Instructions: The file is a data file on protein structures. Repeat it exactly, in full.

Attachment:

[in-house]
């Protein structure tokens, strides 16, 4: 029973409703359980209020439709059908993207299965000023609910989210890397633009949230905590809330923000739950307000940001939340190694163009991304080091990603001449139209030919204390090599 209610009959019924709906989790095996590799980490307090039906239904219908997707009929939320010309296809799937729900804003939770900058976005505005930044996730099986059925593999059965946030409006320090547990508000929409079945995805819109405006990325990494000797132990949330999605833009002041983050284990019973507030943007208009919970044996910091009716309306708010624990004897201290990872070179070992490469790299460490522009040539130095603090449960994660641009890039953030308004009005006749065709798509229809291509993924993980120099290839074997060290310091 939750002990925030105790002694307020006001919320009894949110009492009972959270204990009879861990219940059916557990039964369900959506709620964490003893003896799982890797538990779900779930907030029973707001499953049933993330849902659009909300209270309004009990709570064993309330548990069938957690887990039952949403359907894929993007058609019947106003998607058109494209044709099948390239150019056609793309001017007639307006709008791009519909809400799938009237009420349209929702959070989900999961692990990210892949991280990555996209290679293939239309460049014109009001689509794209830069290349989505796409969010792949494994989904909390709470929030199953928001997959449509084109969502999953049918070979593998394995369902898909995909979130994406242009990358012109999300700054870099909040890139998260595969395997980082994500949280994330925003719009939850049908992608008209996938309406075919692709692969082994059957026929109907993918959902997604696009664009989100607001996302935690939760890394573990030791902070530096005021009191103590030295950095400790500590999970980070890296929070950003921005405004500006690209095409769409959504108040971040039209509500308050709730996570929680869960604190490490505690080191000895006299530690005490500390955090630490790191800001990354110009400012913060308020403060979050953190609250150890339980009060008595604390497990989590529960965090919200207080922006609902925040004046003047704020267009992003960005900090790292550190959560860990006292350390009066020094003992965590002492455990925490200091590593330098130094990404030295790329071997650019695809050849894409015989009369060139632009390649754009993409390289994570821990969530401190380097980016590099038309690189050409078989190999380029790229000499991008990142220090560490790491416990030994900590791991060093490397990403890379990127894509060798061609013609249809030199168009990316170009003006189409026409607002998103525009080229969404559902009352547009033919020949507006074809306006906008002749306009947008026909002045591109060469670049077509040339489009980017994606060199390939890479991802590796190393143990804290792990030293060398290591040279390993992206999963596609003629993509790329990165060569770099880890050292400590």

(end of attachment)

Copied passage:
[in-house]
């Protein structure tokens, strides 16, 4: 029973409703359980209020439709059908993207299965000023609910989210890397633009949230905590809330923000739950307000940001939340190694163009991304080091990603001449139209030919204390090599 209610009959019924709906989790095996590799980490307090039906239904219908997707009929939320010309296809799937729900804003939770900058976005505005930044996730099986059925593999059965946030409006320090547990508000929409079945995805819109405006990325990494000797132990949330999605833009002041983050284990019973507030943007208009919970044996910091009716309306708010624990004897201290990872070179070992490469790299460490522009040539130095603090449960994660641009890039953030308004009005006749065709798509229809291509993924993980120099290839074997060290310091 939750002990925030105790002694307020006001919320009894949110009492009972959270204990009879861990219940059916557990039964369900959506709620964490003893003896799982890797538990779900779930907030029973707001499953049933993330849902659009909300209270309004009990709570064993309330548990069938957690887990039952949403359907894929993007058609019947106003998607058109494209044709099948390239150019056609793309001017007639307006709008791009519909809400799938009237009420349209929702959070989900999961692990990210892949991280990555996209290679293939239309460049014109009001689509794209830069290349989505796409969010792949494994989904909390709470929030199953928001997959449509084109969502999953049918070979593998394995369902898909995909979130994406242009990358012109999300700054870099909040890139998260595969395997980082994500949280994330925003719009939850049908992608008209996938309406075919692709692969082994059957026929109907993918959902997604696009664009989100607001996302935690939760890394573990030791902070530096005021009191103590030295950095400790500590999970980070890296929070950003921005405004500006690209095409769409959504108040971040039209509500308050709730996570929680869960604190490490505690080191000895006299530690005490500390955090630490790191800001990354110009400012913060308020403060979050953190609250150890339980009060008595604390497990989590529960965090919200207080922006609902925040004046003047704020267009992003960005900090790292550190959560860990006292350390009066020094003992965590002492455990925490200091590593330098130094990404030295790329071997650019695809050849894409015989009369060139632009390649754009993409390289994570821990969530401190380097980016590099038309690189050409078989190999380029790229000499991008990142220090560490790491416990030994900590791991060093490397990403890379990127894509060798061609013609249809030199168009990316170009003006189409026409607002998103525009080229969404559902009352547009033919020949507006074809306006906008002749306009947008026909002045591109060469670049077509040339489009980017994606060199390939890479991802590796190393143990804290792990030293060398290591040279390993992206999963596609003629993509790329990165060569770099880890050292400590």